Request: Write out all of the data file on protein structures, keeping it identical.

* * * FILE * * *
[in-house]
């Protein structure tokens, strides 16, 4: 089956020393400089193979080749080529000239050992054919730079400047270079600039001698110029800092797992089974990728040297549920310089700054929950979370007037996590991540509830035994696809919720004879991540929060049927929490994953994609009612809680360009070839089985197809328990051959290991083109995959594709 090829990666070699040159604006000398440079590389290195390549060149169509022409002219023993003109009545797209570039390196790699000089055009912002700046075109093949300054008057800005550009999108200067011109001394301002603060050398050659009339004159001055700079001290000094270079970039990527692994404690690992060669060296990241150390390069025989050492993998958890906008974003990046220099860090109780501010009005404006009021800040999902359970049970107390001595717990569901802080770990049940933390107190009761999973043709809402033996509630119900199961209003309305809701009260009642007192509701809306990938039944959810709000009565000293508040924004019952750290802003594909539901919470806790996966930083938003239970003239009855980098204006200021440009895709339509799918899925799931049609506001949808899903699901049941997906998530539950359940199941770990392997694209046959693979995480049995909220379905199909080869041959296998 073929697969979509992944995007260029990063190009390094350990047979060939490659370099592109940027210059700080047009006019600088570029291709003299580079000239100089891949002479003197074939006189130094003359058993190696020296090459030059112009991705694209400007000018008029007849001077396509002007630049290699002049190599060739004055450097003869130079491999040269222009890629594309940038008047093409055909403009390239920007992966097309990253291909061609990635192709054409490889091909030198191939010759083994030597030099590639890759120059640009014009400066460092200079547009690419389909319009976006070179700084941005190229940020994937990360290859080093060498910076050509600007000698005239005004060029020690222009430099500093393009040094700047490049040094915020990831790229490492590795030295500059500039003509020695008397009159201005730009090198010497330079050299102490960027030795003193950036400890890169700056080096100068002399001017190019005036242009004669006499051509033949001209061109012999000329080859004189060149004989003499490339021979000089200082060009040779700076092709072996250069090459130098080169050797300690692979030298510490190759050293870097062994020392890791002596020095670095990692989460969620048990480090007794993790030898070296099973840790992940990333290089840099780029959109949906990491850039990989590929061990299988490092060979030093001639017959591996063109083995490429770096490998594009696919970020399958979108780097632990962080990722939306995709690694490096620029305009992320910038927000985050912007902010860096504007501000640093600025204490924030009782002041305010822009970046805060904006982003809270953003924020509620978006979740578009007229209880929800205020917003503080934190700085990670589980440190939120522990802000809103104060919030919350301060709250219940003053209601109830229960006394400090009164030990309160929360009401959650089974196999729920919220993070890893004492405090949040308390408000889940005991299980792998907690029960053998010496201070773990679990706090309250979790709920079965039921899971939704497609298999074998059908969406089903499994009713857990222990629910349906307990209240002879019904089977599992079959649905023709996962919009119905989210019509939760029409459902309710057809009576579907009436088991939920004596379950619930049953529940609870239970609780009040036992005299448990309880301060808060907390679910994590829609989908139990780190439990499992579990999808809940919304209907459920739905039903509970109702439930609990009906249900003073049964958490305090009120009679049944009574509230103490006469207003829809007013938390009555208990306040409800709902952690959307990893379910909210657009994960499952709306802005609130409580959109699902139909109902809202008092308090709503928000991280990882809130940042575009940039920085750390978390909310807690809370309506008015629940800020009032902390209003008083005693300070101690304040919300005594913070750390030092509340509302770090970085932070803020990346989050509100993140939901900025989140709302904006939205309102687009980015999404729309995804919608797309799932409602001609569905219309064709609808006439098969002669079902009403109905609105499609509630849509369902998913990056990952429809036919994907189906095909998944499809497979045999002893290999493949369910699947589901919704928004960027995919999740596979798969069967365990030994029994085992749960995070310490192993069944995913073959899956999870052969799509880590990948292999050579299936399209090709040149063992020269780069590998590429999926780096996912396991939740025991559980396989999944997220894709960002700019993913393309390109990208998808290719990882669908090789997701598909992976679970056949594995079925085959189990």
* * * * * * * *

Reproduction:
[in-house]
């Protein structure tokens, strides 16, 4: 089956020393400089193979080749080529000239050992054919730079400047270079600039001698110029800092797992089974990728040297549920310089700054929950979370007037996590991540509830035994696809919720004879991540929060049927929490994953994609009612809680360009070839089985197809328990051959290991083109995959594709 090829990666070699040159604006000398440079590389290195390549060149169509022409002219023993003109009545797209570039390196790699000089055009912002700046075109093949300054008057800005550009999108200067011109001394301002603060050398050659009339004159001055700079001290000094270079970039990527692994404690690992060669060296990241150390390069025989050492993998958890906008974003990046220099860090109780501010009005404006009021800040999902359970049970107390001595717990569901802080770990049940933390107190009761999973043709809402033996509630119900199961209003309305809701009260009642007192509701809306990938039944959810709000009565000293508040924004019952750290802003594909539901919470806790996966930083938003239970003239009855980098204006200021440009895709339509799918899925799931049609506001949808899903699901049941997906998530539950359940199941770990392997694209046959693979995480049995909220379905199909080869041959296998 073929697969979509992944995007260029990063190009390094350990047979060939490659370099592109940027210059700080047009006019600088570029291709003299580079000239100089891949002479003197074939006189130094003359058993190696020296090459030059112009991705694209400007000018008029007849001077396509002007630049290699002049190599060739004055450097003869130079491999040269222009890629594309940038008047093409055909403009390239920007992966097309990253291909061609990635192709054409490889091909030198191939010759083994030597030099590639890759120059640009014009400066460092200079547009690419389909319009976006070179700084941005190229940020994937990360290859080093060498910076050509600007000698005239005004060029020690222009430099500093393009040094700047490049040094915020990831790229490492590795030295500059500039003509020695008397009159201005730009090198010497330079050299102490960027030795003193950036400890890169700056080096100068002399001017190019005036242009004669006499051509033949001209061109012999000329080859004189060149004989003499490339021979000089200082060009040779700076092709072996250069090459130098080169050797300690692979030298510490190759050293870097062994020392890791002596020095670095990692989460969620048990480090007794993790030898070296099973840790992940990333290089840099780029959109949906990491850039990989590929061990299988490092060979030093001639017959591996063109083995490429770096490998594009696919970020399958979108780097632990962080990722939306995709690694490096620029305009992320910038927000985050912007902010860096504007501000640093600025204490924030009782002041305010822009970046805060904006982003809270953003924020509620978006979740578009007229209880929800205020917003503080934190700085990670589980440190939120522990802000809103104060919030919350301060709250219940003053209601109830229960006394400090009164030990309160929360009401959650089974196999729920919220993070890893004492405090949040308390408000889940005991299980792998907690029960053998010496201070773990679990706090309250979790709920079965039921899971939704497609298999074998059908969406089903499994009713857990222990629910349906307990209240002879019904089977599992079959649905023709996962919009119905989210019509939760029409459902309710057809009576579907009436088991939920004596379950619930049953529940609870239970609780009040036992005299448990309880301060808060907390679910994590829609989908139990780190439990499992579990999808809940919304209907459920739905039903509970109702439930609990009906249900003073049964958490305090009120009679049944009574509230103490006469207003829809007013938390009555208990306040409800709902952690959307990893379910909210657009994960499952709306802005609130409580959109699902139909109902809202008092308090709503928000991280990882809130940042575009940039920085750390978390909310807690809370309506008015629940800020009032902390209003008083005693300070101690304040919300005594913070750390030092509340509302770090970085932070803020990346989050509100993140939901900025989140709302904006939205309102687009980015999404729309995804919608797309799932409602001609569905219309064709609808006439098969002669079902009403109905609105499609509630849509369902998913990056990952429809036919994907189906095909998944499809497979045999002893290999493949369910699947589901919704928004960027995919999740596979798969069967365990030994029994085992749960995070310490192993069944995913073959899956999870052969799509880590990948292999050579299936399209090709040149063992020269780069590998590429999926780096996912396991939740025991559980396989999944997220894709960002700019993913393309390109990208998808290719990882669908090789997701598909992976679970056949594995079925085959189990």